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GUY (director: Michael Lindsay-Hogg; screenwriter: Kirby Dick; cinematographer: Arturo Smith; editor: Dody Dorn; music: Jeff Beal; cast: Vincent D’onofrio (Guy), Hope Davis (Camera), Kimber Riddle (Veronica); Runtime: 89; MPAA Rating: R; producer: Vincent D’onofrio/Renee Missel; A Polygram release; 1997)
“Vincent D’onofrio asks: “Why would anyone see a film about me ?” It’s a good question I couldn’t answer.”

Reviewed by Dennis Schwartz

Michael Lindsay-Hogg’s (“Let It Be”) indie film “Guy”, a comedy/drama which tries to mix together the experimental with the mainstream; it just didn’t make a connection with me. It’s scripted by Kirby Dick who directed the agonizingly heartfelt documentary “Sick: The Life and Death of Bob Flanagan, Supermasochist,” a film that enchanted me as much as this film didn’t. “Guy” plays out as a curio tale of voyeurism, love and self-revelation. Its let down comes in how unfocused it all is, as it runs out of sharp things to say about what attracts and repels people about being filmed as subjects. To be exposed to a voyeur suggests, according to the filmmaker, that the subject has an inferiority complex and needs to overcome that by getting attention. That someone chooses him to be in a film, makes him feel good in a sexy way despite the disadvantages of revealing things about himself he doesn’t want to.

Unseen and unnamed filmmaker (Davis) randomly picks Guy Dade (Vincent D’onofrio) out on the street as the featured star for her next probing documentary, as she wants as a subject an ordinary person in order to delve into his private life day and night. Guy is unsure if he wants this invasion of privacy and reacts with bewilderment and anger after she starts filming him without his permission, but reluctantly agrees after she follows him around downtown L.A. as he goes about his regular business. That business includes sleazy deals procuring classic American cars for export overseas and dates with girlfriend Veronica (Riddle), and soon he turns his attention on the videocam filmmaker herself. Guy expresses a romantic interest and threatens to stop being a subject unless she relents to his desires, but she insists on being in control and refuses his advances. Her only fear is that he will really walk out before she’s finished, as her agenda calls for her to be completely in control and keep her privacy intact while revealing everything about him.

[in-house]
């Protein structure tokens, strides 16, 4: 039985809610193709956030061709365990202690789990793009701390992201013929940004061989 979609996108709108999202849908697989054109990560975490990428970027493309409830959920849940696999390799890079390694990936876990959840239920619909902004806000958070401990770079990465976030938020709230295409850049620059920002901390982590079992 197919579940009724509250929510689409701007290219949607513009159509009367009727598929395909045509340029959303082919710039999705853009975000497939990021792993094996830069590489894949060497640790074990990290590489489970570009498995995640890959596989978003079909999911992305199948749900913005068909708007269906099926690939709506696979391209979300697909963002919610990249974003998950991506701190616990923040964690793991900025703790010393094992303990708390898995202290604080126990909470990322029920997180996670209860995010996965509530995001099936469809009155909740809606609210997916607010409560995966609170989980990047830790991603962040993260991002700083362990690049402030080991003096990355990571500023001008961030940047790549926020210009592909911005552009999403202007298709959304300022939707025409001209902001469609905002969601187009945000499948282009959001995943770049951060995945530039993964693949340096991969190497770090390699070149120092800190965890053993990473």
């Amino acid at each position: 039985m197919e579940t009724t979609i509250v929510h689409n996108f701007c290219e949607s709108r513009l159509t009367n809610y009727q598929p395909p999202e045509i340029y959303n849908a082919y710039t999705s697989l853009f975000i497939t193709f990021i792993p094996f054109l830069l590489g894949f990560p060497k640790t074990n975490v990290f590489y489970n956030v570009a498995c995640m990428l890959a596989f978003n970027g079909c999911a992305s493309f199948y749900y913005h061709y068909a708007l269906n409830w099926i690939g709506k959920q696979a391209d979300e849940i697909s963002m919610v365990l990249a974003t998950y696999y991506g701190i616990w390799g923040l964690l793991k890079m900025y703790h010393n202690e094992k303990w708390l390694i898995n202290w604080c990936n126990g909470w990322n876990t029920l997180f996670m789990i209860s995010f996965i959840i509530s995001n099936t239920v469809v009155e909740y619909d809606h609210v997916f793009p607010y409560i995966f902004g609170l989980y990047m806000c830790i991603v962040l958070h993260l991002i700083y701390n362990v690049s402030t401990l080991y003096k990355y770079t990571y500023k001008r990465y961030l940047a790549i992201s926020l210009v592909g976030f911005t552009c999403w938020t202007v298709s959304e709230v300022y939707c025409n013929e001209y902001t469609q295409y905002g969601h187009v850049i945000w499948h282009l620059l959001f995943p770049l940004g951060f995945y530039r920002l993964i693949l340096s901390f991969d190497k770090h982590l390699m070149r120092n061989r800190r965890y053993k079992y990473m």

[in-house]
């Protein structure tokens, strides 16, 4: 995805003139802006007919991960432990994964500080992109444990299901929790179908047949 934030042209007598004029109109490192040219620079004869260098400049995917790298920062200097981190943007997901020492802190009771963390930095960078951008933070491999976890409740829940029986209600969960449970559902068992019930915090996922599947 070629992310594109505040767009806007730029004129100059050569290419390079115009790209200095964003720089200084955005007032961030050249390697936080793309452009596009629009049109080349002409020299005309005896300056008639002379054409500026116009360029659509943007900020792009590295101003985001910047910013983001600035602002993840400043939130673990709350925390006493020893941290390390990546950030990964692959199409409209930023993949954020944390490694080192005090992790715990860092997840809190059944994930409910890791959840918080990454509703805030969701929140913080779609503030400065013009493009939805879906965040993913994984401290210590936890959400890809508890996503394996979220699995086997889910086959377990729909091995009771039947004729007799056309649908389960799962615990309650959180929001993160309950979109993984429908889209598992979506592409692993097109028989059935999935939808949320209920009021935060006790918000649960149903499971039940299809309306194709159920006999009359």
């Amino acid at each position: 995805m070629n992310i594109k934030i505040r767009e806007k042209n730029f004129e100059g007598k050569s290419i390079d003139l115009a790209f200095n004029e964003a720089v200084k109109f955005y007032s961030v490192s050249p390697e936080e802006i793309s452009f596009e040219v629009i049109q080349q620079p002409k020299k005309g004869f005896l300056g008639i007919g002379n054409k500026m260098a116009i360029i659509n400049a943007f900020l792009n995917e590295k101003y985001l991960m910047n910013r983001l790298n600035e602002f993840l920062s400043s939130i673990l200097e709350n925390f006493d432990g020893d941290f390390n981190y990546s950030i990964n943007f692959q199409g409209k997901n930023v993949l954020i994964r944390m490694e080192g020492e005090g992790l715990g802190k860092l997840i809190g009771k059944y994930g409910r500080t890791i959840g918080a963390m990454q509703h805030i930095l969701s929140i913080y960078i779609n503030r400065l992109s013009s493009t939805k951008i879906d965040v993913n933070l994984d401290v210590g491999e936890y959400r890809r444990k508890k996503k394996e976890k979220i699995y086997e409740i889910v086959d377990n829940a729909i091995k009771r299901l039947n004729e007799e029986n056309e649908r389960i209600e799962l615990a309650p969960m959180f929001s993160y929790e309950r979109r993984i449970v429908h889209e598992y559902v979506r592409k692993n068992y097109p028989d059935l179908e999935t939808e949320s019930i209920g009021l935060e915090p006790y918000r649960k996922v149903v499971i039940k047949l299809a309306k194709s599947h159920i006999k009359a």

It’s an interesting idea, but not such a hot film. At one point Vincent D’onofrio asks: “Why would anyone see a film about me ?” It’s a good question that I couldn’t answer.


Dennis Schwartz: “Ozus’ World Movie Reviews”